Socialist Soviet Republic established

The front line of the First World War split Belarus into two parts. During the February Revolution in Russia in 1917, Belarussian nationalists and socialists formed a council in Minsk that sought some self-government. But when the Russian Communists, the Bolsheviks, took power in November 1917, troops were sent to Minsk and the Council dissolved. However, the Bolsheviks were forced to retreat from advancing German troops, and during the Brest-Litovsk peace in March 1918, Germany gained most of Belarus.

That same month, nationalists proclaimed what was known in Swedish as the Belarusian National Republic, also called the Belarusian People's Republic, but the Germans did not recognize the new state formation. When the Germans withdrew later in the year, the Bolsheviks again occupied Minsk, and a Belarusian Socialist Soviet Republic was proclaimed on January 1, 1919. One month later, Belarus was united with Lithuania in a Soviet republic with Vilnius as its capital.

In April 1919, Polish troops entered Lithuania and Belarus, and both were declared part of Poland. Only on July 31, 1920 did the Bolsheviks return to Minsk, and in August the Soviet Socialist Republic of Belarus (Belarus) was restored, while Lithuania became independent. The Republic covered only the eastern part of the area populated by Belarusians. The western parts fell to Poland through the Riga Treaty in 1921. When the Soviet Union was established in 1922, Belarus became one of the sub-republics. In Swedish, the Belarusian Socialist Soviet Republic or Belarusian SSR was called.

Under the Soviet system, all parties except the Communist Party were banned and all property was nationalized. But the chaos that prevailed after the civil war in the early 1920s led Soviet leader Vladimir Lenin to make some departures from his planning economic principles. Some private enterprise is allowed in agriculture, trade and small industry. During the 1920s, Belarus developed both culturally and economically. Many got it better, their language was allowed and the culture flourished. By the mid-1920s, Belarus also regained lands in the east that the Russians had previously occupied.

Devastation during Stalin's terror

When Josef Stalin took power at the end of the 1920s, the rule of Moscow hardened. In 1928, a brutal collectivization of agriculture began and private lots were merged into large agricultural collectives. The campaign faced strong opposition from the Belarusian peasants. Farmer rebellion was met with deportations and imprisonment. The history books were rewritten to show that the people always strived to be part of Russia. The persecution in the early 1930s was particularly directed at nationalists and intellectuals, but in 1936-1938 included all groups of the population. Today, Belarussian reports say that two million people fell victim to Stalin's terror during this period.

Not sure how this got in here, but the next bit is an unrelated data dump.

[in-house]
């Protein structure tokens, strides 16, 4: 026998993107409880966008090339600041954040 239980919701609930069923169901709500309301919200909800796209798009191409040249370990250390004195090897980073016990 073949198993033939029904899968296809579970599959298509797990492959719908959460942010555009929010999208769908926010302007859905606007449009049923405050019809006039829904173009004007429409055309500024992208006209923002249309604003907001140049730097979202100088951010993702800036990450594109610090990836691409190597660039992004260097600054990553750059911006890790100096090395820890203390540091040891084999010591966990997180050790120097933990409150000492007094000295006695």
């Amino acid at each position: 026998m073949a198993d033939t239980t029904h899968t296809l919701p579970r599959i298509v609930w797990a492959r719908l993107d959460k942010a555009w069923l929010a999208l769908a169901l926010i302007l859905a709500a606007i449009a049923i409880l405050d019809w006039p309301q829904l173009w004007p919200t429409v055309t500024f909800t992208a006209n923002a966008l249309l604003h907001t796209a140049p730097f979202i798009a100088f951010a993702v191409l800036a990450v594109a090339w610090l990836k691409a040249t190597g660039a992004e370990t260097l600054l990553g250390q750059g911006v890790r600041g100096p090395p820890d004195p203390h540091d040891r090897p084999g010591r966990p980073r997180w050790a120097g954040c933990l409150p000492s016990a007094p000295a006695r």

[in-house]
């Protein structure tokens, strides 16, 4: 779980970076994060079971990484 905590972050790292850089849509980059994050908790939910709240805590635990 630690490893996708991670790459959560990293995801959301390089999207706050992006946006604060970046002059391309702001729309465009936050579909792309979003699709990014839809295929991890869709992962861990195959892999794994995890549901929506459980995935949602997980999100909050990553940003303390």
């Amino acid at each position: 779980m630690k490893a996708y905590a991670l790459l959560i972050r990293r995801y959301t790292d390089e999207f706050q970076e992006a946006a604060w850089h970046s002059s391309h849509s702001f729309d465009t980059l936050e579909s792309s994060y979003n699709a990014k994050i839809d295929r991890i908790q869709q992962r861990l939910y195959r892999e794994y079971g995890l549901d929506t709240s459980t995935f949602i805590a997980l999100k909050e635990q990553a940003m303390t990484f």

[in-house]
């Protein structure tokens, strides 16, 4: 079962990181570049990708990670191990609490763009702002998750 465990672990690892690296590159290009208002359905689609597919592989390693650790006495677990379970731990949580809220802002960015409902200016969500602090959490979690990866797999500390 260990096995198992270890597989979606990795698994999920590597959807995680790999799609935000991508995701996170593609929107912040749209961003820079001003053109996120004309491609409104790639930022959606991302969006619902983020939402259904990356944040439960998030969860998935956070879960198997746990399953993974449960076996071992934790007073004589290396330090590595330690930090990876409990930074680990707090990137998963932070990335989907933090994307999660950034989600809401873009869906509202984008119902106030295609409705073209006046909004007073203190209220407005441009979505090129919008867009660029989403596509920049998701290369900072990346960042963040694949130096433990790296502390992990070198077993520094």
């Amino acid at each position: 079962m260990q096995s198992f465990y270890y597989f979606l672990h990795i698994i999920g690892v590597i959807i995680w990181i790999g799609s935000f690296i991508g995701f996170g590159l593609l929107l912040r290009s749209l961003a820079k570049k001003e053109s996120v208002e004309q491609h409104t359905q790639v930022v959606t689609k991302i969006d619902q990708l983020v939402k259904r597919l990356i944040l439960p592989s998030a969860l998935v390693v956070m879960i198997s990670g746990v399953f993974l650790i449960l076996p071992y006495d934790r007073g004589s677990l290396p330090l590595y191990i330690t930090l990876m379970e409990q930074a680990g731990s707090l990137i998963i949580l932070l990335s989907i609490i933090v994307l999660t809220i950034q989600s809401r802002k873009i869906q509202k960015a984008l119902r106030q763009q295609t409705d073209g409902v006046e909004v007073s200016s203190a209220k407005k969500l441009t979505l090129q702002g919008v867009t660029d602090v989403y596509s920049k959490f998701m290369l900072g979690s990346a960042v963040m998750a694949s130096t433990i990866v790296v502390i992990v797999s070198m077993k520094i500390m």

The Belarusians in Poland after 1921 had a different history. Initially, this newly formed Polish state was tolerant of minorities, but then the tone was sharpened. Eastern Poland, where the Belarusians lived, was economically decaying and many emigrated to the United States and France. Under Marshal Józef Piłsudski's rule (1926-1935), Belarusians were persecuted in Poland. When the Soviet Red Army troops marched into eastern Poland in September 1939, many cheered and saluted the Soviet Union as liberators. The Polish, western Belarus was united with the Russian, eastern. But many cheered too soon. About 300,000 people from western Belarus were deported to Soviet labor camps from 1939 to 1941.

World War II was devastating. In 1941, the country was occupied by Nazi Germany. During the two-year occupation, approximately 2.2 million Belarusians were killed, most of them the Jewish population of the Republic. More than a million buildings were destroyed, and cities such as Minsk and Vitebsk were destroyed.

When the Red Army troops again entered the country, many fled west. The abuse continued, but now the Russians were facing the oppression. Stalin ordered extensive deportations of Belarusians who collaborated with the Nazis or sat in German labor camps. At the Yalta conference in 1945, the Allies confirmed that the so-called Curzon line would become Belarus's western border, which meant that the country's two halves reunited.